Taming the Hudson – the 20 Bridges Swim, New York
Diego Cantillo reflects on swimming around Manhattan and how he “provoked the god of the waters” to complete the 20 Bridges Swim
Before starting the swim, my crew commented that the previous day’s swim there had been slow and so it was best to take care during the first half, to reserve the energy in my shoulders for the Hudson.
I left Pier A observing the Statue of Liberty in the distance, and then went up the East River where I could see the Empire State Building, the UN building and all the skyscrapers of Manhattan.
When I reached the Harlem River, there was an area with more vegetation and fewer buildings. I could see the train going to the right side, which helped me to enjoy the swim and to maintain a constant rhythm.
In this first half, I passed most of the bridges, including the Brooklyn Bridge and Manhattan Bridge. There are 20 in all – that’s why it’s called “20 Manhattan Island Swim Bridges” – and they are closer to the water than I thought. You can hear the cars, trains and people crossing the bridges. I could also hear people chanting my name, at least that’s what I told myself as a way of staying motivated. Towards the end of the Harlem River, I reached a rock with a large C from Columbus University and continued on at a steady and safe pace.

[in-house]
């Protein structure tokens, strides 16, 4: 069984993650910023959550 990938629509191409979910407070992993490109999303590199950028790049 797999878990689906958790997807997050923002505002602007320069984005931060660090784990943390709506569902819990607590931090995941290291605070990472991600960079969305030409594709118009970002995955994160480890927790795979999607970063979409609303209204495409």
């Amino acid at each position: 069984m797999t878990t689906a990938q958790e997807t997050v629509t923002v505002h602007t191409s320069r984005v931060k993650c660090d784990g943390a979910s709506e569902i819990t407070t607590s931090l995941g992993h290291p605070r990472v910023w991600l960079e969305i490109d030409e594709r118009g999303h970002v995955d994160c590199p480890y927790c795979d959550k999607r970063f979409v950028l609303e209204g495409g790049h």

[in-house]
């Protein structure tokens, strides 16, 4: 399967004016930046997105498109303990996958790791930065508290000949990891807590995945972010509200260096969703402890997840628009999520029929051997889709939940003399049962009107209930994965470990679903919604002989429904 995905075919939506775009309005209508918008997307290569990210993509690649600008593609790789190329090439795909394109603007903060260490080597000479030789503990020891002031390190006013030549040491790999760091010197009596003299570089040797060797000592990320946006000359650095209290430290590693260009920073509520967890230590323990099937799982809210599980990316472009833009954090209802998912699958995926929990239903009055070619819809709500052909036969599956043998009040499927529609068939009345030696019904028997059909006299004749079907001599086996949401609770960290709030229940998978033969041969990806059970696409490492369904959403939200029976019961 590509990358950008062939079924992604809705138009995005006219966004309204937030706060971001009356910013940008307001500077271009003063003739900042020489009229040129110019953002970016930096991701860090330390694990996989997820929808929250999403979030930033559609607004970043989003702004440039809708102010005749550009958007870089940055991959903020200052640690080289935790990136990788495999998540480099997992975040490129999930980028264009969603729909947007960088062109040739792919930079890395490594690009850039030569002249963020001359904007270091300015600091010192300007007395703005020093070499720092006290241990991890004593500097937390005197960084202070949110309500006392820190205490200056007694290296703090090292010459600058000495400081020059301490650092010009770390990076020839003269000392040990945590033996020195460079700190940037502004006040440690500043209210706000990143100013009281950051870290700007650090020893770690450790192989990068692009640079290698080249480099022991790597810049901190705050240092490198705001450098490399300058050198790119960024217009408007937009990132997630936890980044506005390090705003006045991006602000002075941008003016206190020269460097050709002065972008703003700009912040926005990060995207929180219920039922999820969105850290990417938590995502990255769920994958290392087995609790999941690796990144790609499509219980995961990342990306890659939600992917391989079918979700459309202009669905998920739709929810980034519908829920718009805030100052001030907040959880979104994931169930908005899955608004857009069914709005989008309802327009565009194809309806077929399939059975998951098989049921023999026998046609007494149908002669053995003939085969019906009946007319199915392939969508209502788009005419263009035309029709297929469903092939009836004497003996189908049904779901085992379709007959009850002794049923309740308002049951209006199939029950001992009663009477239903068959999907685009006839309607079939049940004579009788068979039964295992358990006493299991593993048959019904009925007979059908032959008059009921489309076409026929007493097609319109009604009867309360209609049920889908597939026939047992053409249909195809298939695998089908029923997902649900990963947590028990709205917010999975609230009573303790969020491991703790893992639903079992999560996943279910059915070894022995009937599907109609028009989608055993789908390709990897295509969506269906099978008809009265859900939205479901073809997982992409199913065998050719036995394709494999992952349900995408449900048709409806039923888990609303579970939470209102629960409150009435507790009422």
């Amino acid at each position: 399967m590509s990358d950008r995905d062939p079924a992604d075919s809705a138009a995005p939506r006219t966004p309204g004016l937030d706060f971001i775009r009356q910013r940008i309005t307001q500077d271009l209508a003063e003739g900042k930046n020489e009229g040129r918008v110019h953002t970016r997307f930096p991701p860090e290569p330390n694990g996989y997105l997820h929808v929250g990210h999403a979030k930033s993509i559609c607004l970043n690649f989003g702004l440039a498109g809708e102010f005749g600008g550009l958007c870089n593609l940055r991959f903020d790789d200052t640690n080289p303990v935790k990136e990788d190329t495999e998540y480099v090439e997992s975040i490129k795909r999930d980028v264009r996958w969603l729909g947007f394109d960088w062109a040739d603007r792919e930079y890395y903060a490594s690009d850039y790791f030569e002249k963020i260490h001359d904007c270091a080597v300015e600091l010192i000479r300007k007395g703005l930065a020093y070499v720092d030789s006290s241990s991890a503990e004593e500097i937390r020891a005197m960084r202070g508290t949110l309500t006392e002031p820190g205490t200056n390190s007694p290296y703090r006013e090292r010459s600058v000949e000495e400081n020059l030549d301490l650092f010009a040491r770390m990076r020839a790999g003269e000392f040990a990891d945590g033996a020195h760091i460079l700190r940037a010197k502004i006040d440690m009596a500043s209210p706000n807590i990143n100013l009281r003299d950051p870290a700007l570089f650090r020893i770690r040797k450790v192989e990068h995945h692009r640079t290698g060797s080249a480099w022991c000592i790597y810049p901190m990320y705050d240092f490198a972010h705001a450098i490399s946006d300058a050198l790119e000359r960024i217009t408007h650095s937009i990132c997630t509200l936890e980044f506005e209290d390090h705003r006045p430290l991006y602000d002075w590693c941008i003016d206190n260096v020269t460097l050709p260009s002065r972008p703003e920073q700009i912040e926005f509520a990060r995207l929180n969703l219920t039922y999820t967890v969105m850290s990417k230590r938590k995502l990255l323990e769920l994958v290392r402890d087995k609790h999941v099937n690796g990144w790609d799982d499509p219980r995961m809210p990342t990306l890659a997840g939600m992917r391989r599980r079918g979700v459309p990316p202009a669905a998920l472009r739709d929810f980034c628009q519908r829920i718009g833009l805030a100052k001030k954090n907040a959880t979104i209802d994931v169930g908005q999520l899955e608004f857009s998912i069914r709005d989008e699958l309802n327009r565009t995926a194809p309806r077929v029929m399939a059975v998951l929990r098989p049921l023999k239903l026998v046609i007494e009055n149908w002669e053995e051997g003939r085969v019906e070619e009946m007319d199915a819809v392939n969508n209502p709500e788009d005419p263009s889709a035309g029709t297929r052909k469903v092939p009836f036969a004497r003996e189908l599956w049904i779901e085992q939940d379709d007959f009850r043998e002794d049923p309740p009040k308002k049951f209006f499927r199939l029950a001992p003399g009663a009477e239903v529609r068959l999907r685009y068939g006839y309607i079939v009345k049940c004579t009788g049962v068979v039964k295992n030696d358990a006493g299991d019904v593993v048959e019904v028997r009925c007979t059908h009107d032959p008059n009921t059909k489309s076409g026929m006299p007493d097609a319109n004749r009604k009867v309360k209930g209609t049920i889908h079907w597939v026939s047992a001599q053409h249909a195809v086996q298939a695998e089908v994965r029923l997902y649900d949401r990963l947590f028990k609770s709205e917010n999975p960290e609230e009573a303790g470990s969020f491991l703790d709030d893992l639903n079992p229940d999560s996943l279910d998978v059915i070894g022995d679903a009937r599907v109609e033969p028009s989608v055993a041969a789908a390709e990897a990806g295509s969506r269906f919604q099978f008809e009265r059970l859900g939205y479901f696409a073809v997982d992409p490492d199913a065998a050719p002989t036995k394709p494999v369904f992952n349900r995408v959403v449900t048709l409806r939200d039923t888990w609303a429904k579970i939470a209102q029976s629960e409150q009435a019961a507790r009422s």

Then suddenly, before I knew it, I was on the Hudson. Its size and super-agitated waters make it known. When I reached it, I said to myself: “Now it’s time, open the door to the bull! Güip! Güiip! Güiiiip!” It was like provoking Poseidon when Ulysses sticks a spear in the eye to the Cyclops – son of the god. The sky turned dark and as I had been warned, I could feel the force of the faster moving water on my shoulders, arms and back. Again I provoked the God of the waters exclaiming: “Hey Poseidon! Is that all!?” And again with a war cry under the water “Güip! Güiip! Güiiiip!” I continued my course.
We then crossed the George Washington Bridge and for several hours, the battle was maintained against these turbulent waters. It was inevitable to feel dizzy. I longed for my arrival to Ithaca (Pier A) and continued to offer my shoulders as a sacrifice to the gods.
Then in the distance I could see the Freedom Tower and knew that my arrival was closer. I felt relief when I again observed the Statue of Liberty in the distance as I knew there was very little of the swim left.
In the last minutes, the sky cleared and I decided to swim hard to the finish. At the end, the god Poseidon himself, accompanied by his hippocampus, handed me a silver medal with a blue ribbon and said: “Welcome, you are in Olympus, we will have dinner of the gods and we will toast with good wine”.